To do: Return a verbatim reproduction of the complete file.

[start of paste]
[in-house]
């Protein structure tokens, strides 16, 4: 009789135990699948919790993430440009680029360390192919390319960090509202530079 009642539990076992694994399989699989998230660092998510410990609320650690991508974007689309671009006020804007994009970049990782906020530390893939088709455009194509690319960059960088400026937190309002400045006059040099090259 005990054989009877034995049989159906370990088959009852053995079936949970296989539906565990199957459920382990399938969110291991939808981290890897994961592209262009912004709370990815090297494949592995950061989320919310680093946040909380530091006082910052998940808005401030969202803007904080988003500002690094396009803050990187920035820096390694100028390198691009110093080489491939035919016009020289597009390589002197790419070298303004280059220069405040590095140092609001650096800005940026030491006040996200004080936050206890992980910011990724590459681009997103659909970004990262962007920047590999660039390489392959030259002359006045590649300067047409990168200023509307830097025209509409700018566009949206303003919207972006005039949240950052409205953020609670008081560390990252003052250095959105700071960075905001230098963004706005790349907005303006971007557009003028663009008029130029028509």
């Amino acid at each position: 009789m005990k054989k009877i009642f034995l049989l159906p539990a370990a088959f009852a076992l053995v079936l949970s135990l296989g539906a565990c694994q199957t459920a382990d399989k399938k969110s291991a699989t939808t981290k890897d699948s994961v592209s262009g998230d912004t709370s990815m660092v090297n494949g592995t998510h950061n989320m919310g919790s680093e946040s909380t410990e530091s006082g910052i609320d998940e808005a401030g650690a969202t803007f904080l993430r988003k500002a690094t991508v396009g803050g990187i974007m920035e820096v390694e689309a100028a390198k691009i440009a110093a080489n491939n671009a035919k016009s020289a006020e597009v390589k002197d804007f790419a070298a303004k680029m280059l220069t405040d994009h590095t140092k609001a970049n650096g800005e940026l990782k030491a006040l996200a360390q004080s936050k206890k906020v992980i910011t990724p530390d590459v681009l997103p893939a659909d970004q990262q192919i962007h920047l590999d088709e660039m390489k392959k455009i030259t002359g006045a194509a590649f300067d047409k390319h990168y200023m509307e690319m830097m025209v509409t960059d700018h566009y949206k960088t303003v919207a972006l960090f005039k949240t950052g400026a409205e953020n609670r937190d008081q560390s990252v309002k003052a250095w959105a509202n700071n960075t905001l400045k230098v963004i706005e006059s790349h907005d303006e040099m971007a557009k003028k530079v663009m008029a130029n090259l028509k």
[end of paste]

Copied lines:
[in-house]
């Protein structure tokens, strides 16, 4: 009789135990699948919790993430440009680029360390192919390319960090509202530079 009642539990076992694994399989699989998230660092998510410990609320650690991508974007689309671009006020804007994009970049990782906020530390893939088709455009194509690319960059960088400026937190309002400045006059040099090259 005990054989009877034995049989159906370990088959009852053995079936949970296989539906565990199957459920382990399938969110291991939808981290890897994961592209262009912004709370990815090297494949592995950061989320919310680093946040909380530091006082910052998940808005401030969202803007904080988003500002690094396009803050990187920035820096390694100028390198691009110093080489491939035919016009020289597009390589002197790419070298303004280059220069405040590095140092609001650096800005940026030491006040996200004080936050206890992980910011990724590459681009997103659909970004990262962007920047590999660039390489392959030259002359006045590649300067047409990168200023509307830097025209509409700018566009949206303003919207972006005039949240950052409205953020609670008081560390990252003052250095959105700071960075905001230098963004706005790349907005303006971007557009003028663009008029130029028509």
């Amino acid at each position: 009789m005990k054989k009877i009642f034995l049989l159906p539990a370990a088959f009852a076992l053995v079936l949970s135990l296989g539906a565990c694994q199957t459920a382990d399989k399938k969110s291991a699989t939808t981290k890897d699948s994961v592209s262009g998230d912004t709370s990815m660092v090297n494949g592995t998510h950061n989320m919310g919790s680093e946040s909380t410990e530091s006082g910052i609320d998940e808005a401030g650690a969202t803007f904080l993430r988003k500002a690094t991508v396009g803050g990187i974007m920035e820096v390694e689309a100028a390198k691009i440009a110093a080489n491939n671009a035919k016009s020289a006020e597009v390589k002197d804007f790419a070298a303004k680029m280059l220069t405040d994009h590095t140092k609001a970049n650096g800005e940026l990782k030491a006040l996200a360390q004080s936050k206890k906020v992980i910011t990724p530390d590459v681009l997103p893939a659909d970004q990262q192919i962007h920047l590999d088709e660039m390489k392959k455009i030259t002359g006045a194509a590649f300067d047409k390319h990168y200023m509307e690319m830097m025209v509409t960059d700018h566009y949206k960088t303003v919207a972006l960090f005039k949240t950052g400026a409205e953020n609670r937190d008081q560390s990252v309002k003052a250095w959105a509202n700071n960075t905001l400045k230098v963004i706005e006059s790349h907005d303006e040099m971007a557009k003028k530079v663009m008029a130029n090259l028509k």